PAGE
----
TAKE A HIKE! Bringing The Outdoors Online
Nature Conservancy of Canada captures nature sites for people to see virtually
A national land conservation group is giving people ideas for places to go and things to see this Victoria Day long weekend. The Nature Conservancy of Canada has made 18 of its flagship sites more accessible to people around the world.
Through a partnership with Google, the NCC has mapped several of its natural areas for Google Street View. Now that 360-degree views of these special areas of Canada are available online for people to see, the hope is more people and visitors will actually get out and explore them.
Staff with the not-for-profit organization walked with Google Trekker, a 29-kg (50-pound) backpack with a camera system on it. The Google Trekker has a green orb about the size of a soccer ball. It has 15 camera lenses and takes images every 2.5 seconds.
NCC staff used the Google Trekker camera to capture images and GPS locations of hiking trails, pathways, beaches and other scenic areas and natural vistas.
A complete list of sites can be viewed at http://www.natureconservancy.ca/trekker. and span both ends of the country , from NCC’s lands along the East Coast Trail in Maddox Cove in Newfoundland and Labrador, to the Chase Woods in Mt. Tzouhalem in the Cowichan Valley of British Columbia. Also featured were the Happy Valley Forest, located a half hour from downtown Toronto, and the Green Mountains Nature Reserve in Quebec’s Eastern Townships.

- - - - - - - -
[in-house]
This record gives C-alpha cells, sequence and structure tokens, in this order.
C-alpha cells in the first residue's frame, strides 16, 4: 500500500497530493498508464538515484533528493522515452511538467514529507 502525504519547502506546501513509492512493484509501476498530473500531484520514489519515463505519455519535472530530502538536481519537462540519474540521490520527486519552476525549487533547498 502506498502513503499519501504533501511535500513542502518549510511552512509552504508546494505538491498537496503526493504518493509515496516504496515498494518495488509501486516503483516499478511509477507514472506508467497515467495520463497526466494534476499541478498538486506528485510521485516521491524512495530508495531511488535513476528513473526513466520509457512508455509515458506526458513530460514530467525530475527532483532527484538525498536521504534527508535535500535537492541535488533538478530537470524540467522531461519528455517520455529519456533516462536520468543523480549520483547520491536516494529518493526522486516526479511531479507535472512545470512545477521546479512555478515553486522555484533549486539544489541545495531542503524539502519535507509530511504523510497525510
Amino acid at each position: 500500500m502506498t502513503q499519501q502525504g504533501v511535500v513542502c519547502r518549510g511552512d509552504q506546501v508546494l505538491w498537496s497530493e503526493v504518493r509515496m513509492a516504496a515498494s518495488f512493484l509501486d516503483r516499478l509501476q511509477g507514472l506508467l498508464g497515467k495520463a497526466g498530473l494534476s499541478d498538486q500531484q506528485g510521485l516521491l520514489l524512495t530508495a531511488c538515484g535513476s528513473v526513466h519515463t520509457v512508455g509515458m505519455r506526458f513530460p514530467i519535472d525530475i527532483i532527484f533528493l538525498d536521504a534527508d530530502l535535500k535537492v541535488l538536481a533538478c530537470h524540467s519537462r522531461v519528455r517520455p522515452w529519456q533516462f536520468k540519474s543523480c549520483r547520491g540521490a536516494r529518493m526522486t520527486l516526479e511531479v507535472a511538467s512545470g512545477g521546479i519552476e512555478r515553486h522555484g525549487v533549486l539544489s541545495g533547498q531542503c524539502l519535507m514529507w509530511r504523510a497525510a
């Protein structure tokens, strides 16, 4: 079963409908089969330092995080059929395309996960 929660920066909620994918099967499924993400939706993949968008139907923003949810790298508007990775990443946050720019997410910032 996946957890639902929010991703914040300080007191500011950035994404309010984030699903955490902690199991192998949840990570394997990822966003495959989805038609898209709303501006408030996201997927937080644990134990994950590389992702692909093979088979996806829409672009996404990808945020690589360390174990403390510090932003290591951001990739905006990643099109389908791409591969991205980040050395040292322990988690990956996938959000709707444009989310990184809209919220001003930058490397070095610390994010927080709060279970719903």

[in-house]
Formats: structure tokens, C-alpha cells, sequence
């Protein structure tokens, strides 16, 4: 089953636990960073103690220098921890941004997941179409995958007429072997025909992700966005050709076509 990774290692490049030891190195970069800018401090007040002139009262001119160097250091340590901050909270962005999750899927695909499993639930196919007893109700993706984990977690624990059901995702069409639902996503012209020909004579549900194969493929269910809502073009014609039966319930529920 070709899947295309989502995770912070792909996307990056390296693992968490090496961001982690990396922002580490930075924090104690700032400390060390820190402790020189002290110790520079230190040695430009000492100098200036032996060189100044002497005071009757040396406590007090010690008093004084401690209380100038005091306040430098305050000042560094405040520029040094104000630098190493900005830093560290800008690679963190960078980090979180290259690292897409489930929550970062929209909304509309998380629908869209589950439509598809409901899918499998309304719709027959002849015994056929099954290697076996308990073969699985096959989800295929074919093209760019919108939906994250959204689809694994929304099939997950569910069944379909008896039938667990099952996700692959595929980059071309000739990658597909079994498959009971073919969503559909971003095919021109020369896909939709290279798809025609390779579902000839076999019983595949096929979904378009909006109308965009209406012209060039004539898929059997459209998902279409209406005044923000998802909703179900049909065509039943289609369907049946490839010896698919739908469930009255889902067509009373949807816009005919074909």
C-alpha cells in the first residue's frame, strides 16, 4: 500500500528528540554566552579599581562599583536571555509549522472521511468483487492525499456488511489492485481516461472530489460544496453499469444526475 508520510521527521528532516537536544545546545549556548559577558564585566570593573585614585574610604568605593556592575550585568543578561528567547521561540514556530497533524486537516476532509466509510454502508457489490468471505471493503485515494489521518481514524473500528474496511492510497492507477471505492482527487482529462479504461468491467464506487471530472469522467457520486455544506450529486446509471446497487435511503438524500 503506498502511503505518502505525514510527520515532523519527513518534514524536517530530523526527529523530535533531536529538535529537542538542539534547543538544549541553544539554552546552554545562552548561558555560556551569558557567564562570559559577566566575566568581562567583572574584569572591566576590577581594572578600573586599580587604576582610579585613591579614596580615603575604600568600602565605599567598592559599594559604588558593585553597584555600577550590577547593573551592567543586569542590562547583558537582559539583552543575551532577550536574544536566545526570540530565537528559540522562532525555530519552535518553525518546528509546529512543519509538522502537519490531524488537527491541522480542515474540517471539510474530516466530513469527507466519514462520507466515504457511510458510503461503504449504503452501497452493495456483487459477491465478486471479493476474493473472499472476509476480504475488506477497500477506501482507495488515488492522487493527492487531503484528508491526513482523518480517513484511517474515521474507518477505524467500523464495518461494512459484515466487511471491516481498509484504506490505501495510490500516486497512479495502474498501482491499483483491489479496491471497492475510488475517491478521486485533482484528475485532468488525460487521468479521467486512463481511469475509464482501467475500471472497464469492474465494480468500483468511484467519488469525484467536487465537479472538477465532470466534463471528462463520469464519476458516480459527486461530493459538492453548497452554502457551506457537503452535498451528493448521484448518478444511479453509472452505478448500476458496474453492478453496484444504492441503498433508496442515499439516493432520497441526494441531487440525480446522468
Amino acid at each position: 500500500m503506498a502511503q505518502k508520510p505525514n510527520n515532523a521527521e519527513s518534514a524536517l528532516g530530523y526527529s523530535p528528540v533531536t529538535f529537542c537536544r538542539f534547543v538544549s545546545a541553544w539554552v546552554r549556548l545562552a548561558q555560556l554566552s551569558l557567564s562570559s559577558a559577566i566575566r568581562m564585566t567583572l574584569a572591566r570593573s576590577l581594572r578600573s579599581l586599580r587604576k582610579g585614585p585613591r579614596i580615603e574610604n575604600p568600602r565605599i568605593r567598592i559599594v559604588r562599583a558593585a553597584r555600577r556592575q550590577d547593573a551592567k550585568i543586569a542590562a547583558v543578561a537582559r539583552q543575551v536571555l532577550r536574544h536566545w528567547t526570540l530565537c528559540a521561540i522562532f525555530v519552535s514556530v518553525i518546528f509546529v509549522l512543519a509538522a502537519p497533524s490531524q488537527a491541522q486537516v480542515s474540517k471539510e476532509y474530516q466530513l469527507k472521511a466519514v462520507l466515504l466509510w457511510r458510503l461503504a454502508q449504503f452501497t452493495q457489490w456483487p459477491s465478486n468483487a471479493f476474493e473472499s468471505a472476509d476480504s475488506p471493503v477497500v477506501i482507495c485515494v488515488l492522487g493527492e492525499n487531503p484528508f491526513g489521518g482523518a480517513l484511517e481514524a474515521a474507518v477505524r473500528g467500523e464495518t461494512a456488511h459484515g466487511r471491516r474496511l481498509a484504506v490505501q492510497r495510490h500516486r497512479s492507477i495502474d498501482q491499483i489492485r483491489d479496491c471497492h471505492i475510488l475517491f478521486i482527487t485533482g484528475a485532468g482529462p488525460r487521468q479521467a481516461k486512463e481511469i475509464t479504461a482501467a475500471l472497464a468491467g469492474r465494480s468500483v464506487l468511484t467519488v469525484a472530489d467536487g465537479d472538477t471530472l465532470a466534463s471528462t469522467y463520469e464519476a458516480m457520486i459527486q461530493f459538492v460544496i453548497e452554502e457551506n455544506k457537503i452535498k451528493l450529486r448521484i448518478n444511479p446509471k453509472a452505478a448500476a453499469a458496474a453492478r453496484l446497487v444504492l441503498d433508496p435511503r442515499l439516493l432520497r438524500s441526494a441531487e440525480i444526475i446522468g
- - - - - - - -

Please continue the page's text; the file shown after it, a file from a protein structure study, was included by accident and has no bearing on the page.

“We hope these images will excite people in Canada and around the world to explore some of our most stunning and diverse landscapes, coast to coast,” said John Lounds, president and chief executive officer of the Nature Conservancy of Canada. “Our mandate is to conserve our precious places, connect Canadians to nature and inspire people to cherish and care for all that nature gives us. We are pleased to work with Google to bring these conservation areas to a wider audience”.
The Nature Conservancy of Canada is the nation's leading land conservation organization, working to protect our most important natural areas and the species they sustain. Since 1962, NCC and its partners have helped to protect more than 2.8 million acres (1.1 million hectares) coast to coast.
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